In this article, the authors borrow the term literacy rich environment (LRE) from childhood literacy to account for the changing nature of physical environments that embody a range of information and communication technologies. Different factors such as race and income are considered to situate LREs in relation to schools and neighborhoods. The confluence of factors is illustrated through the use of geographic information systems (GIS) where geospatial relationships between LREs and educational and cultural institutions are made explicit.
The article introduces the concept of identity literacy—readers’ proficiency and willingness to engage the meaning systems embedded within texts and to consider adopting them as part of their own personal meaning system. The article describes a study of teachers implicitly guided by the goal of teaching students to read texts in this manner.
Drawing on data from a qualitative, longitudinal study, this article explores how former adult literacy participants in rural El Salvador conceptualized the cultural model of educación, a model encompassing academic knowledge and social competence. The article identifies how adults understood the meanings of and pathways to educación, its relationship with schooling and print literacy, and implications for research and practice.
This article looks at the literacy learning experience of an auto worker turned union representative; a blind computer programming; two bilingual autodidacts; and a former Southern sharecropper raising children in a high-tech university town.
An examination of the impact of the mode of test administration on student performance
The author uses research with gang-connected youth to show how they learned and used unsanctioned literacy practices as communicative, expressive, and transformative tools for shaping their social worlds, their thoughts, and their identities.
Using historical and contemporary perspectives, the paper argues that reading is a malleable social practice with identifiable moral and ideological consequences
A look at the intergenerational nature of literacy and life-span development of individual family members
An examination of strategies used by elementary teachers to serve linguistically and culturally diverse student populations.
Eduard Lindeman's book, "The Meaning of Adult Education," and its continued importance in higher education is discussed. Lindeman's thoughts on adult education and its social function and aesthetic relevance are explored. The use of discussion groups as a method of educational discourse is advocated.
Although a good deal of information concerning the language
arts and social studies curriculum for the gifted is well articulated
and readily available in the literature, there is a gap between this
information and its application in classroom practice. Several factors
contribute to this situation.
The three decades since the publication of the forty-third yearbook,
when the Society last looked at the teaching of English, have
seen profound changes in the educational environment materially
affecting the learning of language and literature in our schools.
However evolutionary many of these changes have seemed, their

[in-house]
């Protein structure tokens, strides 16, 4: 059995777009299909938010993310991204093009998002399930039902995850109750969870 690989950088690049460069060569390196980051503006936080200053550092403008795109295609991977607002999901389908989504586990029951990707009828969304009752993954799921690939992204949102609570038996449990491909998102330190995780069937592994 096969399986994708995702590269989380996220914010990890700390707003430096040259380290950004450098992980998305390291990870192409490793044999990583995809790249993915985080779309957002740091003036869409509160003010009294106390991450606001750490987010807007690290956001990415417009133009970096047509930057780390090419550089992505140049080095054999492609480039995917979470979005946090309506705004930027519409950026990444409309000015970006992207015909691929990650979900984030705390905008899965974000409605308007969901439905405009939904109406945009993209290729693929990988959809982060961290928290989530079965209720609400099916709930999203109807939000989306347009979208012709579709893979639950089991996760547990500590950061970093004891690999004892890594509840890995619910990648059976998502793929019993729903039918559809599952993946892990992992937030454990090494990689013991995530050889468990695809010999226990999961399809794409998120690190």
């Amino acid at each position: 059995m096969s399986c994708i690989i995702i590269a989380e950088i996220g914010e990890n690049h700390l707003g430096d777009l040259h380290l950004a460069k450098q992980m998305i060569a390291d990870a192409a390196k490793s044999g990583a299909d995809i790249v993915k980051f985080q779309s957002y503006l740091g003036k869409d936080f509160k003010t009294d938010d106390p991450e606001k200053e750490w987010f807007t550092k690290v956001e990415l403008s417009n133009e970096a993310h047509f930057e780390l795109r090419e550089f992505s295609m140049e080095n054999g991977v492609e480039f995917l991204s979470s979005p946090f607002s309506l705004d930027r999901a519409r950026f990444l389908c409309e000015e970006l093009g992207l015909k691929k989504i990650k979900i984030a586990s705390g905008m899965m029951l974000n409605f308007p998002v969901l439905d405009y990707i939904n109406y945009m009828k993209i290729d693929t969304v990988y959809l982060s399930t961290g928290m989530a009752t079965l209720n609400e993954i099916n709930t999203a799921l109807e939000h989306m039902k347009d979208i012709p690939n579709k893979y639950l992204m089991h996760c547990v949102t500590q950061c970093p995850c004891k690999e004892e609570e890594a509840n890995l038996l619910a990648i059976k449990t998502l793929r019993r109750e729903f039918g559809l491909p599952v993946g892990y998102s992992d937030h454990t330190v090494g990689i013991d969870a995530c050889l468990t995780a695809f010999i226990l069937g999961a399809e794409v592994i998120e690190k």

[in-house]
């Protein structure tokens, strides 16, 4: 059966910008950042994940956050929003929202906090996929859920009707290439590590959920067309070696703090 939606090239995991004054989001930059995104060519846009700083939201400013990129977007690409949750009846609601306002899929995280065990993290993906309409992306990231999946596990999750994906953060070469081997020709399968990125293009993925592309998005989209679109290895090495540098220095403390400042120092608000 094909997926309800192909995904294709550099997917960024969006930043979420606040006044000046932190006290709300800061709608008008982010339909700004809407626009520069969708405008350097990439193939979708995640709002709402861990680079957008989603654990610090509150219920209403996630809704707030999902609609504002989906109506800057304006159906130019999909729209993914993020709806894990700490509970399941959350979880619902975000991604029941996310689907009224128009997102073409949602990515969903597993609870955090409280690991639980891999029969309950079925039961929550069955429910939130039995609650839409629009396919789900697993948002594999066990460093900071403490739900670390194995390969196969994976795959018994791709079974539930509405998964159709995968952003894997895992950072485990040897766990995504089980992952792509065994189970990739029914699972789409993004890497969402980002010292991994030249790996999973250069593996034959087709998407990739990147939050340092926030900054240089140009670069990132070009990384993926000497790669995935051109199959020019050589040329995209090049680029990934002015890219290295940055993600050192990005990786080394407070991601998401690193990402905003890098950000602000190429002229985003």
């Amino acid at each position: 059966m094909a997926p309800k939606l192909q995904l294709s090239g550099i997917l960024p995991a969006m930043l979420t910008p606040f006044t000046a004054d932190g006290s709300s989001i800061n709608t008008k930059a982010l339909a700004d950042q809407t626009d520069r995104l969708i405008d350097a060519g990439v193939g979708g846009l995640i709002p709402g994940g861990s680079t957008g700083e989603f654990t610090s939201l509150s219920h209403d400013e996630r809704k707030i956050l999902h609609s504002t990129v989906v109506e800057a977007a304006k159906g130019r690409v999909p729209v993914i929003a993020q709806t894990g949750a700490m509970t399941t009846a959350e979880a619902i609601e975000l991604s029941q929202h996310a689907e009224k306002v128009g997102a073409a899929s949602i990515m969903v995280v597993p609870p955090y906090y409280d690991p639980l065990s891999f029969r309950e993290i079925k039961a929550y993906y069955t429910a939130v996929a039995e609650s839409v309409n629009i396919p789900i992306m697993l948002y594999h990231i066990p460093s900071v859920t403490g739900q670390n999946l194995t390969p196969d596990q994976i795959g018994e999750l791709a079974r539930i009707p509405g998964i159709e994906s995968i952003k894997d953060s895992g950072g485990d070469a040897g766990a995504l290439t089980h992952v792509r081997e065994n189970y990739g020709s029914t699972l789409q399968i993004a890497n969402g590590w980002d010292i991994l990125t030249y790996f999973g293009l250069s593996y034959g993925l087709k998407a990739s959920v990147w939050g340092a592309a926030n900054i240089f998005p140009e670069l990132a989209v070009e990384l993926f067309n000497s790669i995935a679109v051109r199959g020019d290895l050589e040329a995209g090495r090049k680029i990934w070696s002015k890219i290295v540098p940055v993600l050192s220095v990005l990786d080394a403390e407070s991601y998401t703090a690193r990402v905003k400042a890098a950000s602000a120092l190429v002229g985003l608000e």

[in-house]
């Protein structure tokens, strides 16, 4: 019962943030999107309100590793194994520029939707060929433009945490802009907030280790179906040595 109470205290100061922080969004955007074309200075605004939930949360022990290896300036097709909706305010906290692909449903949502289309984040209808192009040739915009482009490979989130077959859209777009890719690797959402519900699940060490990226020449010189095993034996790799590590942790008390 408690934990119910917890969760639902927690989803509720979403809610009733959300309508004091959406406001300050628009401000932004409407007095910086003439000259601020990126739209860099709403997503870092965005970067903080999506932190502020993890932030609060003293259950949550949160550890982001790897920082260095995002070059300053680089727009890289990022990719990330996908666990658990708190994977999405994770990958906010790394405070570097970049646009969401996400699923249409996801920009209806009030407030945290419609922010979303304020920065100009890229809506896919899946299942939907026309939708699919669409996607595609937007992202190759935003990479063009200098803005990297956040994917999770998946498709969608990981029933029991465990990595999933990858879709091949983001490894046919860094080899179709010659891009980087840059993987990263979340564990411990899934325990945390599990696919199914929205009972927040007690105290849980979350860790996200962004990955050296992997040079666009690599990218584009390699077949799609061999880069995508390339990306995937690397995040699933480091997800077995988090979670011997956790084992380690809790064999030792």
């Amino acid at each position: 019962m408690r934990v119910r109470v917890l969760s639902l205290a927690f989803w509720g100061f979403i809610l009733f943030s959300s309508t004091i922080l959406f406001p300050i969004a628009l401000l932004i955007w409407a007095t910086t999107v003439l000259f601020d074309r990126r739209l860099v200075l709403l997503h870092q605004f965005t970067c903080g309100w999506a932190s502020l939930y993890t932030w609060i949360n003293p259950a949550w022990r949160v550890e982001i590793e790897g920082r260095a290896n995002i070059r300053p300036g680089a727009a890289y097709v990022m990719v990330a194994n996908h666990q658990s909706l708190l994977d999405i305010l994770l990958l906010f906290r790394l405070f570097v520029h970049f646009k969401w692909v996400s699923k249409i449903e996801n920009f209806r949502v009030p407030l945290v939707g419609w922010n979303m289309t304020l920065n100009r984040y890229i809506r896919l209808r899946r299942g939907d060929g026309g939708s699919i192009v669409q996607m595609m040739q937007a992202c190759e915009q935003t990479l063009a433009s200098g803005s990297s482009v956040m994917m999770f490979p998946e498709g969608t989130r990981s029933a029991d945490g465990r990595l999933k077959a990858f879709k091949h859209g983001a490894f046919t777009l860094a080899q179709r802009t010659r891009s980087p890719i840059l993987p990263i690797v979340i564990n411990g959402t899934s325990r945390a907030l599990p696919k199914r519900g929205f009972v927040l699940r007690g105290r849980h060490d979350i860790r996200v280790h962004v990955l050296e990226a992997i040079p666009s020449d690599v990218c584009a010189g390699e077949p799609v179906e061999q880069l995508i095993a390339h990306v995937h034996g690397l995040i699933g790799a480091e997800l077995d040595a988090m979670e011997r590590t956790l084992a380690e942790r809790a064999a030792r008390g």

cumulative impact can be suggested merely by reviewing a few of the major developments.
Just what language abilities does an individual need? Are there
different levels of language competency an individual needs for
various tasks and at different stages of maturity? Are the competencies
needed by the elementary school child different from those
of the high school student? Most importantly, what are the competencies
needed by the individual who is no longer a student in
the school-attending sense? Can these competencies be described?
Are some more essential than others? A former Oregon state superintendent
put the issue bluntly and in context with these questions:
"What competencies are required for America's young people to
survive during the last quarter of this century? What survival skills are needed to cope successfully with life as a citizen, wage earner,
consumer, and learner?"
The purpose of this chapter is to respond to these questions, to attempt to list and define the language competencies essential for
coping in our society. Of necessity, these are broadly stated, since
they must encompass the needs of both children and adults in a
wide range of societal and economic settings and with a wide
range of individual needs and abilities. It is hoped that they will
serve as bases for further examination of programs and objectives,
and possibly as criteria against which both teaching decisions and
student achievement may be measured. It is the task of the reader
to make thoughtful application of the statement of competencies to
the specific needs of a given set of learners.
How can we be so sure that television does not do more educating
than we think?
Courses of study, textbooks, and teachers' statements of their
instructional goals all assure the reader that concern with building
moral values is an important outcome of the study of English.
Despite changes that have altered landmarks in English instruction
in the last twenty years, the examination of values and the gradual
formulation of a coherent code of ethics have remained a desired
outcome of instruction in the English language arts.
The what of teaching cannot easily be distinguished from the
how of teaching as the contributions to the Yearbook readily indicate.
Yet the content parameters of English have so expanded over
the past two decades that any review of current developments would